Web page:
One concern we hear often from potential and new clients is whether redesigning their website might have negative effects on their current site’s search engine optimization (SEO) and search engine rankings. And that’s certainly a legitimate worry. After all, the point of investing in a site redesign is to increase your traffic and sales. And some of the things that change with a site redesign do have an impact on SEO.
Fortunately, search engine companies and us web designers know people need to improve their sites periodically, so there are workarounds and preventive measures to avoid tanking a website’s performance in the process of making it better. Plus, Google and other search engines reward updated sites that embrace the most current tech trends, as with giving higher rankings to mobile-friendly websites.
Just to give you an idea, here are some of the main precautions that prevent your website redesign from knocking you down in search results or causing other complications:
These provide insights into the strengths, weaknesses, and opportunities of your existing site’s design and content. They offer an important guide as to which pages should be migrated, which should be revamped, and which should be ditched.
Site Analytics Review
Similarly, looking over basic website reports identifies which pages attract and hold traffic and which don’t, which calls to action work, and other useful information about site performance. This too helps figure out what elements of your current site should remain and which should go with the redesign.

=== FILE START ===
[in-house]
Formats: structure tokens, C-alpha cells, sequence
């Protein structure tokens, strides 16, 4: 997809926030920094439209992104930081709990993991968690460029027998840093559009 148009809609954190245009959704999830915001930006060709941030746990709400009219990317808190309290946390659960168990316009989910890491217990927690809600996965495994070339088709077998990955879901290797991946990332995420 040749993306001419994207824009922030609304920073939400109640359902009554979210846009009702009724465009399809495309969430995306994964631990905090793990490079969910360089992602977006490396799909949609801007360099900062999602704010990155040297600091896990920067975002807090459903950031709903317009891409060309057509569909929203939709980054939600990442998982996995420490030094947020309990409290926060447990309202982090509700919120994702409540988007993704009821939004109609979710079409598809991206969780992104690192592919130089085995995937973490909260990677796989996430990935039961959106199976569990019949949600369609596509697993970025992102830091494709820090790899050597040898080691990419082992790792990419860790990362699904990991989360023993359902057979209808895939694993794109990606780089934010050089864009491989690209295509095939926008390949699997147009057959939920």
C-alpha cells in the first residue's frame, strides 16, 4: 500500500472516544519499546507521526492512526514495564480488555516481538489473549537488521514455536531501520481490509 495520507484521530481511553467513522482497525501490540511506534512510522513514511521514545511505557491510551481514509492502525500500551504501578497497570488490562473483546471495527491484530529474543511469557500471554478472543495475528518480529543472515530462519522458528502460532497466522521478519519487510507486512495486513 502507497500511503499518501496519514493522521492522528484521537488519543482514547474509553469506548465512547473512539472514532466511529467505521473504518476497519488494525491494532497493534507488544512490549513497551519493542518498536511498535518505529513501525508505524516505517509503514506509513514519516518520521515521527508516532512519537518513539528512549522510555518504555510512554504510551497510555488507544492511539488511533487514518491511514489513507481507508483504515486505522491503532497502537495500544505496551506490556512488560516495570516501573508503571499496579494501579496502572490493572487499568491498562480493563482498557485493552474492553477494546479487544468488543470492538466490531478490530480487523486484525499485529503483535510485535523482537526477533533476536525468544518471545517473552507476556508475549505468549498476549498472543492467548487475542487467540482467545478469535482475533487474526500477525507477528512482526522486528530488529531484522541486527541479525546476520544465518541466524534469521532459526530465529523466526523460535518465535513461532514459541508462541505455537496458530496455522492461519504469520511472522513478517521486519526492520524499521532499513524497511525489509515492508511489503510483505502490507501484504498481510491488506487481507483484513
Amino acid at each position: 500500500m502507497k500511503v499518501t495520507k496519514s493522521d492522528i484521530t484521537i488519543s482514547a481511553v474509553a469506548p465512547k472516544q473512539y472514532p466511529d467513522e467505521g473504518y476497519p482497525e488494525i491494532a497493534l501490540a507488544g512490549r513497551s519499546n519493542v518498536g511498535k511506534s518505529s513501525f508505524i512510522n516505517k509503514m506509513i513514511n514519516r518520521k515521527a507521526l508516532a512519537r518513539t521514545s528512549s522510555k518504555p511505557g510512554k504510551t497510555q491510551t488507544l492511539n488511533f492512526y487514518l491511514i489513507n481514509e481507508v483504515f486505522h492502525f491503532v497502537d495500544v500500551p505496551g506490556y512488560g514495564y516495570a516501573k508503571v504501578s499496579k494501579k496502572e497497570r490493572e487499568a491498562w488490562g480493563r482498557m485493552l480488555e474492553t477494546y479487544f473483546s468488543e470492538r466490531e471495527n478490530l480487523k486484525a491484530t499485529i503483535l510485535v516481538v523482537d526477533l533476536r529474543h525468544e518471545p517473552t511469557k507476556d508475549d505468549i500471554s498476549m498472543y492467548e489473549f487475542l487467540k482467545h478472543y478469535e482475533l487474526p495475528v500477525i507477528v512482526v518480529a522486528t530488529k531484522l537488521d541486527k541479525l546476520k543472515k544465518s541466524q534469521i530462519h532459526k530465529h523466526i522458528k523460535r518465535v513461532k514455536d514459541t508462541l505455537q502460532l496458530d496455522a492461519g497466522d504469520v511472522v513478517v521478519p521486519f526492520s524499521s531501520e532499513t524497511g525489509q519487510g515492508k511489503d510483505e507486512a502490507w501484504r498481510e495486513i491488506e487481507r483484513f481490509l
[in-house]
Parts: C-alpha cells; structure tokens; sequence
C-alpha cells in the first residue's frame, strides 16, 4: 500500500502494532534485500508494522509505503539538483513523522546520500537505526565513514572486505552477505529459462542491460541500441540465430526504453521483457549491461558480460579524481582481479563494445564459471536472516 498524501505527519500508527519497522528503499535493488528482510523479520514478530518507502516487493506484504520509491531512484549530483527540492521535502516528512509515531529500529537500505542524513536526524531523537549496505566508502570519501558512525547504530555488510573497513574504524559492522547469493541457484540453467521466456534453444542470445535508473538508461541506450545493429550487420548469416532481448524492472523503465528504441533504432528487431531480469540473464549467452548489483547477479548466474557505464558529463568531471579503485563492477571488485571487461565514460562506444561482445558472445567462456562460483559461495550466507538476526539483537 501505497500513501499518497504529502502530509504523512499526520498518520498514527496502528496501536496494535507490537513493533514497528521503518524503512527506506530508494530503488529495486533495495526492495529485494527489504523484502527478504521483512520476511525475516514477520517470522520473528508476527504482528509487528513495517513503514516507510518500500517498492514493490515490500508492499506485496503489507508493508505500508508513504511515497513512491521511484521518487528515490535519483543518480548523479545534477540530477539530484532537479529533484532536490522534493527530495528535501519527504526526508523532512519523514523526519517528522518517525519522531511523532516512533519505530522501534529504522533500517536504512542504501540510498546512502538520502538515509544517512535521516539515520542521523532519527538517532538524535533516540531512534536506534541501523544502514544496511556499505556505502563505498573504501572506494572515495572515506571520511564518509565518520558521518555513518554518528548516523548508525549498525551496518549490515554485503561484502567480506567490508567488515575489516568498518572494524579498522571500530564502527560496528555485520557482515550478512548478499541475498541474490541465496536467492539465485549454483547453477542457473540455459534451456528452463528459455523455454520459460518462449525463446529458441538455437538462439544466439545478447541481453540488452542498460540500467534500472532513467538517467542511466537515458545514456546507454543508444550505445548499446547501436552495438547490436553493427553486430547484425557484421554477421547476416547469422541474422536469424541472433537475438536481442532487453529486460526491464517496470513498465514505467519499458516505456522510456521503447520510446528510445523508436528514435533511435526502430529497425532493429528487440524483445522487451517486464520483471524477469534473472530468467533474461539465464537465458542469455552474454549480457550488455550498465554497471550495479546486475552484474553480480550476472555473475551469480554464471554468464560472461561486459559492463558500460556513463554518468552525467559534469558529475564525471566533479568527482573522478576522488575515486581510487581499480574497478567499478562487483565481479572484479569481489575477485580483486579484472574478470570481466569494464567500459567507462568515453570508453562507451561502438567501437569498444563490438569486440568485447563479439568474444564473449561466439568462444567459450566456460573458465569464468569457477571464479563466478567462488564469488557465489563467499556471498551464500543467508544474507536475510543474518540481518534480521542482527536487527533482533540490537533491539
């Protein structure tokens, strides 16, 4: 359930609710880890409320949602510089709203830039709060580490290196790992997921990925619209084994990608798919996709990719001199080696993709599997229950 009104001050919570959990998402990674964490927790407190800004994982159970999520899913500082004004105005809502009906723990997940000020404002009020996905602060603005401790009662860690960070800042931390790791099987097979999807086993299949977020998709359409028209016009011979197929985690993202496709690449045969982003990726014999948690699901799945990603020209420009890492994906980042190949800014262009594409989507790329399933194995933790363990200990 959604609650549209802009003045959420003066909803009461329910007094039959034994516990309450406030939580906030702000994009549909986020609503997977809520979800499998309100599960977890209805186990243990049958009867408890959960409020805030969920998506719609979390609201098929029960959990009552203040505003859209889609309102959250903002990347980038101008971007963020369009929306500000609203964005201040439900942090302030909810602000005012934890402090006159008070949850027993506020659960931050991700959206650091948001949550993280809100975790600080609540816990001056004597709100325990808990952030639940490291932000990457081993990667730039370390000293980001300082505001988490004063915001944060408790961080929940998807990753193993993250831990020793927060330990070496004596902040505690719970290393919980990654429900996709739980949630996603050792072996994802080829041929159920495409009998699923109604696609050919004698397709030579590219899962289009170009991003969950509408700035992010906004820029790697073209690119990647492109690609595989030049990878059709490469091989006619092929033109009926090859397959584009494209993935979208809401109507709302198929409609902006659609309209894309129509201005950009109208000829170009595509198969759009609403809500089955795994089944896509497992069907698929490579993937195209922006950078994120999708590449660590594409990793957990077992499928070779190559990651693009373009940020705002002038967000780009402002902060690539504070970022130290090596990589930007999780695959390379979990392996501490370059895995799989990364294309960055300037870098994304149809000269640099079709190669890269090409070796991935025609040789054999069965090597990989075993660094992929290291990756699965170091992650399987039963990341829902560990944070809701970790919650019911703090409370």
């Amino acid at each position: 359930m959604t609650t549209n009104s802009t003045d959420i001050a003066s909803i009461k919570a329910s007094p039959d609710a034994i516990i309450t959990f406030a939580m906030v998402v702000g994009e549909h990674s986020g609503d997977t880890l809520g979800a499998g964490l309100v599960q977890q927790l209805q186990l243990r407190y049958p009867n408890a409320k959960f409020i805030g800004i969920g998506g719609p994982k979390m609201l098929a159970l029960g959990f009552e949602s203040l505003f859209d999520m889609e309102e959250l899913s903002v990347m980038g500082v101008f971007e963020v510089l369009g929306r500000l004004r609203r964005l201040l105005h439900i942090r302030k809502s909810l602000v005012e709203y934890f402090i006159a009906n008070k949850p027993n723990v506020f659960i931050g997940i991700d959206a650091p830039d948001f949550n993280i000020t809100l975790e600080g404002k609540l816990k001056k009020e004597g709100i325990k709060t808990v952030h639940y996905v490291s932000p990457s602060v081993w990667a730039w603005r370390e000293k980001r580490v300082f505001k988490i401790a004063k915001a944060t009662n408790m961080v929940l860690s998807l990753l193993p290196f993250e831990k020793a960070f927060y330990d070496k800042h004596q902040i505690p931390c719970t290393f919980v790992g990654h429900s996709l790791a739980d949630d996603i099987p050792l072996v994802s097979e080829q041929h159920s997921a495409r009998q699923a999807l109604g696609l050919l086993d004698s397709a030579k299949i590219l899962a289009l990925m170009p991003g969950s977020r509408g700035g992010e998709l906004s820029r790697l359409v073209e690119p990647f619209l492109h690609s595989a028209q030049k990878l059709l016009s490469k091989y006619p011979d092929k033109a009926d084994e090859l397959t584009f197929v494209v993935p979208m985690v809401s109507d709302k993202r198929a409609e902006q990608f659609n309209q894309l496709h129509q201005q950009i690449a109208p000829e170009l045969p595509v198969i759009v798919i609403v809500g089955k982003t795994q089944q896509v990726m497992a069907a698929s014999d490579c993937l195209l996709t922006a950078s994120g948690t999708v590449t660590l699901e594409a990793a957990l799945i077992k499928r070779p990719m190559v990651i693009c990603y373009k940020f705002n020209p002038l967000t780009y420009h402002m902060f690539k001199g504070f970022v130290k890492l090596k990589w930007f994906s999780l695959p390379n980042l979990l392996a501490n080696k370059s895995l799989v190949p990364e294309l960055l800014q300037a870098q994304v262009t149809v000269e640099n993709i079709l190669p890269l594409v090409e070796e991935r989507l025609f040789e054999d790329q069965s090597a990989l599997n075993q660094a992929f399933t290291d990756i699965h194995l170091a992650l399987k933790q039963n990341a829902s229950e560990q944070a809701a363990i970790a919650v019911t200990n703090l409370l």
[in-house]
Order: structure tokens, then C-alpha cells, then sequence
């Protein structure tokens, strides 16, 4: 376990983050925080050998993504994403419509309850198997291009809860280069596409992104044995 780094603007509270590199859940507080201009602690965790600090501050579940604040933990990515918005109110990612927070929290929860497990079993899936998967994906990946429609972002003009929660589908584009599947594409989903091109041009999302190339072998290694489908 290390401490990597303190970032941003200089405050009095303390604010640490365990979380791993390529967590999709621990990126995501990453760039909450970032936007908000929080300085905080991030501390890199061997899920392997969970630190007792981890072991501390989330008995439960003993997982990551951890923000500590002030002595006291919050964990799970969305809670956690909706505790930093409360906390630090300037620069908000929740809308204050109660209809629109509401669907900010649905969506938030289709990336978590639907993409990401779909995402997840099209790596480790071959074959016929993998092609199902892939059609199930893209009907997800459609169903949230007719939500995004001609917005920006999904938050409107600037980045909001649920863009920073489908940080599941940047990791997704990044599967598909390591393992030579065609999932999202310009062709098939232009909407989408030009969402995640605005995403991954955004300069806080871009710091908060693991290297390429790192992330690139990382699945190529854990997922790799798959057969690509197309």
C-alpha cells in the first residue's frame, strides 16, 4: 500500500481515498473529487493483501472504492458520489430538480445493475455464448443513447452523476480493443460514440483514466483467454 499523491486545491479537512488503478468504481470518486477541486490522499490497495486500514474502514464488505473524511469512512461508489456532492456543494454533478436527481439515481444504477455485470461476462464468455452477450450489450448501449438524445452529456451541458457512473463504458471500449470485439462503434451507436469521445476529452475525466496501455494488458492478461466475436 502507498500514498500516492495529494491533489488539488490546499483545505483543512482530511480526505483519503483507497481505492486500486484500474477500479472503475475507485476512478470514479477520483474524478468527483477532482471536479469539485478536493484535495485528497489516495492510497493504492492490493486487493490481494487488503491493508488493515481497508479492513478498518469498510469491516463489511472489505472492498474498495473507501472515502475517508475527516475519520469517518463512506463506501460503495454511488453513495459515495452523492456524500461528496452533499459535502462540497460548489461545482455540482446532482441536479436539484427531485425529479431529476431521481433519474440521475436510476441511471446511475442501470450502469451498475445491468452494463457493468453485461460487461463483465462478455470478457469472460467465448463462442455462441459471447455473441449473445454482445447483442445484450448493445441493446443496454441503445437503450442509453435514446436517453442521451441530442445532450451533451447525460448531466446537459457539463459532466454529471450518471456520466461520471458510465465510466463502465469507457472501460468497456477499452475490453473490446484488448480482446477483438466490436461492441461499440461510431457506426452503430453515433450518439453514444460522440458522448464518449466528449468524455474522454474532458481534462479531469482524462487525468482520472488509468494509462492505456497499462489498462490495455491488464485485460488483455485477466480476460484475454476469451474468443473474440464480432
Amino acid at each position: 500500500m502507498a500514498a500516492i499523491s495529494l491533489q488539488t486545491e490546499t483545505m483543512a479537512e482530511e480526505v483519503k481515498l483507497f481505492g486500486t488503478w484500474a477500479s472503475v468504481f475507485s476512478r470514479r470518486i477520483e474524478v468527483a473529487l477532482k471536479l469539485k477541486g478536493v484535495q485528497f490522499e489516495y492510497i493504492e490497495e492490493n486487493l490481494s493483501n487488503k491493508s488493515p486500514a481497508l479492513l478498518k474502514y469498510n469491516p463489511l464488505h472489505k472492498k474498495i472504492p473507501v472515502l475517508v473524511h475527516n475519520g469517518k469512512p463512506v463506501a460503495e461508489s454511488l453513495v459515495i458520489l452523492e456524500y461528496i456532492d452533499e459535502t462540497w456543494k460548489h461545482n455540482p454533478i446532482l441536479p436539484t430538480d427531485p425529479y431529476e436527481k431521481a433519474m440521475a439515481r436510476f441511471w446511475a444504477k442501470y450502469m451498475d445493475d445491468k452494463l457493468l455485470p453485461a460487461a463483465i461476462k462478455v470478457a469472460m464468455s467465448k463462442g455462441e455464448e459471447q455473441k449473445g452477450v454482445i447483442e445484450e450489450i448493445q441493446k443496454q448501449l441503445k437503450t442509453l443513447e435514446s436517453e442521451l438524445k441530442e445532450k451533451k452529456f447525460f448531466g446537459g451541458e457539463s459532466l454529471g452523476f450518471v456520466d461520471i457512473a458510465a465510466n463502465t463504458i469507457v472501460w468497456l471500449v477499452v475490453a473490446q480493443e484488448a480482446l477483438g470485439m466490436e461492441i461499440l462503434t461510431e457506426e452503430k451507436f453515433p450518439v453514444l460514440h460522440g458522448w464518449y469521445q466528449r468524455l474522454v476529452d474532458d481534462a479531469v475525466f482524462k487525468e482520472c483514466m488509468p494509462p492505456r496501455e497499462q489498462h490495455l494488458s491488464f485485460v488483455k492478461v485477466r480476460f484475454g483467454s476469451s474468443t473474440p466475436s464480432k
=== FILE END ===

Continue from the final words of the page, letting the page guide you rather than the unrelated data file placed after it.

Crawling and Redirecting
Your existing URLs have built up a reputation with search engines. Sending website crawlers through your site provides a map of it, allowing URLs to be migrated or redirected. This lets the search engines’ own crawlers know things have just moved and been updated.
Inbound Link Analysis
When other reputable sites link to pages on your site, it drives traffic and boosts search engine rankings. You don’t want to kill these links with a site redesign. Your pages with inbound links must be migrated with the same URLs, or something called a “301 redirect” takes inbound traffic to the appropriate place on the new site.
Establishing 301 Redirects
These 301 redirects aren’t just for pages with inbound links, though. They’re for any existing page that has a counterpart on the redesigned site. This allows the new pages to continue enjoying the credibility they’ve built up over time with search engines.
Maintaining On-Page Optimization
If your existing site ranks well for certain keywords and phrases, the site redesign should maintain the on-page SEO that makes it possible. Elements like built-up article banks and keyworded headlines, for example, should be carried over to the redesigned website.
Google Webmaster Tools
This system of tools provides the site analytics mentioned above to understand and optimize your existing and redesigned sites. But it also has a particular function to help protect your SEO with a site redesign: it lets you inform Google that you’re changing domains.